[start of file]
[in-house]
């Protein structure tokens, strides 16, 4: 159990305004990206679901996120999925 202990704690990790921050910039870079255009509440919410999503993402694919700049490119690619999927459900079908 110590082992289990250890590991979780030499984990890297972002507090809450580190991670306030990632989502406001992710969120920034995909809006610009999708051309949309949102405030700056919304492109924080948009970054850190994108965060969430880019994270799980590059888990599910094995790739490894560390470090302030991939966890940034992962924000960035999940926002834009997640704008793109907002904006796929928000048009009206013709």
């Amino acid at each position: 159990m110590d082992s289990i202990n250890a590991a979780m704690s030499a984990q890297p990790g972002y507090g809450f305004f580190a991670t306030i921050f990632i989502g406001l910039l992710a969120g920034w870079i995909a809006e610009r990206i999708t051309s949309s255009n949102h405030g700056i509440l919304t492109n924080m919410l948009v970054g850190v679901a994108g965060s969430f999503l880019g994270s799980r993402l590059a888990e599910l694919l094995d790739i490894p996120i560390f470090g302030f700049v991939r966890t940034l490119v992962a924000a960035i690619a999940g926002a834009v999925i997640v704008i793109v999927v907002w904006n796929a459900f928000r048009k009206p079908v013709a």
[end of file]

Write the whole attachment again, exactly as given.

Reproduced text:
[in-house]
């Protein structure tokens, strides 16, 4: 159990305004990206679901996120999925 202990704690990790921050910039870079255009509440919410999503993402694919700049490119690619999927459900079908 110590082992289990250890590991979780030499984990890297972002507090809450580190991670306030990632989502406001992710969120920034995909809006610009999708051309949309949102405030700056919304492109924080948009970054850190994108965060969430880019994270799980590059888990599910094995790739490894560390470090302030991939966890940034992962924000960035999940926002834009997640704008793109907002904006796929928000048009009206013709």
């Amino acid at each position: 159990m110590d082992s289990i202990n250890a590991a979780m704690s030499a984990q890297p990790g972002y507090g809450f305004f580190a991670t306030i921050f990632i989502g406001l910039l992710a969120g920034w870079i995909a809006e610009r990206i999708t051309s949309s255009n949102h405030g700056i509440l919304t492109n924080m919410l948009v970054g850190v679901a994108g965060s969430f999503l880019g994270s799980r993402l590059a888990e599910l694919l094995d790739i490894p996120i560390f470090g302030f700049v991939r966890t940034l490119v992962a924000a960035i690619a999940g926002a834009v999925i997640v704008i793109v999927v907002w904006n796929a459900f928000r048009k009206p079908v013709a």